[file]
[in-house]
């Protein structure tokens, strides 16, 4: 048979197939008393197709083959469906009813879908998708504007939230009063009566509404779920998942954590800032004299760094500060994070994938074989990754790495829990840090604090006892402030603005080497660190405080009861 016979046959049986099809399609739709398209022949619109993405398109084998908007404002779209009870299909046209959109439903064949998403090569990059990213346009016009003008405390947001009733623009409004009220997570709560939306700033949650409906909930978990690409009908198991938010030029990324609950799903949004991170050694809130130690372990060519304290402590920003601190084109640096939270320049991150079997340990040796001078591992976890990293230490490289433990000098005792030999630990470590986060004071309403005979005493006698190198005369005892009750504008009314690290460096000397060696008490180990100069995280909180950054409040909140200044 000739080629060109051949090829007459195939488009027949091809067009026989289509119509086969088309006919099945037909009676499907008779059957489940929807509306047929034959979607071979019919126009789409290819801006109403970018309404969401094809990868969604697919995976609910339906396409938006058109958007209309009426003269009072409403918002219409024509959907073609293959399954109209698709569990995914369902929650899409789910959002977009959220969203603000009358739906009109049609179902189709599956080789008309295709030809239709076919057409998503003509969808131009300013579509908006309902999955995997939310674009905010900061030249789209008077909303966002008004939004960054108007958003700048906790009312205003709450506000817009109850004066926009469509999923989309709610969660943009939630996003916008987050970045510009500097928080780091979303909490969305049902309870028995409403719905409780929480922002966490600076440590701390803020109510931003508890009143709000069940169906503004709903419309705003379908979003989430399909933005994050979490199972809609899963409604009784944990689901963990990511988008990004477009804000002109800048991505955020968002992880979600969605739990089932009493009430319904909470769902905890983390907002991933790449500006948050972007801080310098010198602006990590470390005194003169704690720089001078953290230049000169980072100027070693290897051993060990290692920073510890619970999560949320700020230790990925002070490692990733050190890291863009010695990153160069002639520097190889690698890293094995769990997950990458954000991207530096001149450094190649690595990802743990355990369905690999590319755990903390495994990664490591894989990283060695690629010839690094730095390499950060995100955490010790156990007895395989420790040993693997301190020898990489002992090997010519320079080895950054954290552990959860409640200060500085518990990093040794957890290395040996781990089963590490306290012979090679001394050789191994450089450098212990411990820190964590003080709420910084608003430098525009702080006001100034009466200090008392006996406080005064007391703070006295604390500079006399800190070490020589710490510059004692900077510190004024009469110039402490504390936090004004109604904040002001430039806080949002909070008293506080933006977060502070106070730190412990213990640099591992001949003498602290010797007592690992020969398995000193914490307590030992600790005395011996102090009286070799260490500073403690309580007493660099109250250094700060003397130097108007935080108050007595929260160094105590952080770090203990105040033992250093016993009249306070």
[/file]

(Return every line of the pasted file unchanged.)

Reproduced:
[in-house]
């Protein structure tokens, strides 16, 4: 048979197939008393197709083959469906009813879908998708504007939230009063009566509404779920998942954590800032004299760094500060994070994938074989990754790495829990840090604090006892402030603005080497660190405080009861 016979046959049986099809399609739709398209022949619109993405398109084998908007404002779209009870299909046209959109439903064949998403090569990059990213346009016009003008405390947001009733623009409004009220997570709560939306700033949650409906909930978990690409009908198991938010030029990324609950799903949004991170050694809130130690372990060519304290402590920003601190084109640096939270320049991150079997340990040796001078591992976890990293230490490289433990000098005792030999630990470590986060004071309403005979005493006698190198005369005892009750504008009314690290460096000397060696008490180990100069995280909180950054409040909140200044 000739080629060109051949090829007459195939488009027949091809067009026989289509119509086969088309006919099945037909009676499907008779059957489940929807509306047929034959979607071979019919126009789409290819801006109403970018309404969401094809990868969604697919995976609910339906396409938006058109958007209309009426003269009072409403918002219409024509959907073609293959399954109209698709569990995914369902929650899409789910959002977009959220969203603000009358739906009109049609179902189709599956080789008309295709030809239709076919057409998503003509969808131009300013579509908006309902999955995997939310674009905010900061030249789209008077909303966002008004939004960054108007958003700048906790009312205003709450506000817009109850004066926009469509999923989309709610969660943009939630996003916008987050970045510009500097928080780091979303909490969305049902309870028995409403719905409780929480922002966490600076440590701390803020109510931003508890009143709000069940169906503004709903419309705003379908979003989430399909933005994050979490199972809609899963409604009784944990689901963990990511988008990004477009804000002109800048991505955020968002992880979600969605739990089932009493009430319904909470769902905890983390907002991933790449500006948050972007801080310098010198602006990590470390005194003169704690720089001078953290230049000169980072100027070693290897051993060990290692920073510890619970999560949320700020230790990925002070490692990733050190890291863009010695990153160069002639520097190889690698890293094995769990997950990458954000991207530096001149450094190649690595990802743990355990369905690999590319755990903390495994990664490591894989990283060695690629010839690094730095390499950060995100955490010790156990007895395989420790040993693997301190020898990489002992090997010519320079080895950054954290552990959860409640200060500085518990990093040794957890290395040996781990089963590490306290012979090679001394050789191994450089450098212990411990820190964590003080709420910084608003430098525009702080006001100034009466200090008392006996406080005064007391703070006295604390500079006399800190070490020589710490510059004692900077510190004024009469110039402490504390936090004004109604904040002001430039806080949002909070008293506080933006977060502070106070730190412990213990640099591992001949003498602290010797007592690992020969398995000193914490307590030992600790005395011996102090009286070799260490500073403690309580007493660099109250250094700060003397130097108007935080108050007595929260160094105590952080770090203990105040033992250093016993009249306070």